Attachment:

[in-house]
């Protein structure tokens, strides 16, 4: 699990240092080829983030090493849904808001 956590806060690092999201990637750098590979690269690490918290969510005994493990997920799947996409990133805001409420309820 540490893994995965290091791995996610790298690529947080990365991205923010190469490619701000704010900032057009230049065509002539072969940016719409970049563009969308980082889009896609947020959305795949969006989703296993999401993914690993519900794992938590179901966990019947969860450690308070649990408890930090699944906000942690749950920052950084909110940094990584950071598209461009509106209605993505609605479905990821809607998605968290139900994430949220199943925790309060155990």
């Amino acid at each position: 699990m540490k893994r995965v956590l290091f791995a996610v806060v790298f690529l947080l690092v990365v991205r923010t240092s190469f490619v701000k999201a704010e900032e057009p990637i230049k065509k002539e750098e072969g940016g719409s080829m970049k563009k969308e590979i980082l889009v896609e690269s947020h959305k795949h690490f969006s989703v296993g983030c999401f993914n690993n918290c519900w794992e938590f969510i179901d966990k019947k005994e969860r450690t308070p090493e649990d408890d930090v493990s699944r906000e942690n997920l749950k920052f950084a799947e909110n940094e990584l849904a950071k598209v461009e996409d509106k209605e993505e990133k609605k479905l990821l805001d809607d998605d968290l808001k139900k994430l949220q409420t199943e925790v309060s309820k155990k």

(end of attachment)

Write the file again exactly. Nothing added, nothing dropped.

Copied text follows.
[in-house]
């Protein structure tokens, strides 16, 4: 699990240092080829983030090493849904808001 956590806060690092999201990637750098590979690269690490918290969510005994493990997920799947996409990133805001409420309820 540490893994995965290091791995996610790298690529947080990365991205923010190469490619701000704010900032057009230049065509002539072969940016719409970049563009969308980082889009896609947020959305795949969006989703296993999401993914690993519900794992938590179901966990019947969860450690308070649990408890930090699944906000942690749950920052950084909110940094990584950071598209461009509106209605993505609605479905990821809607998605968290139900994430949220199943925790309060155990």
């Amino acid at each position: 699990m540490k893994r995965v956590l290091f791995a996610v806060v790298f690529l947080l690092v990365v991205r923010t240092s190469f490619v701000k999201a704010e900032e057009p990637i230049k065509k002539e750098e072969g940016g719409s080829m970049k563009k969308e590979i980082l889009v896609e690269s947020h959305k795949h690490f969006s989703v296993g983030c999401f993914n690993n918290c519900w794992e938590f969510i179901d966990k019947k005994e969860r450690t308070p090493e649990d408890d930090v493990s699944r906000e942690n997920l749950k920052f950084a799947e909110n940094e990584l849904a950071k598209v461009e996409d509106k209605e993505e990133k609605k479905l990821l805001d809607d998605d968290l808001k139900k994430l949220q409420t199943e925790v309060s309820k155990k």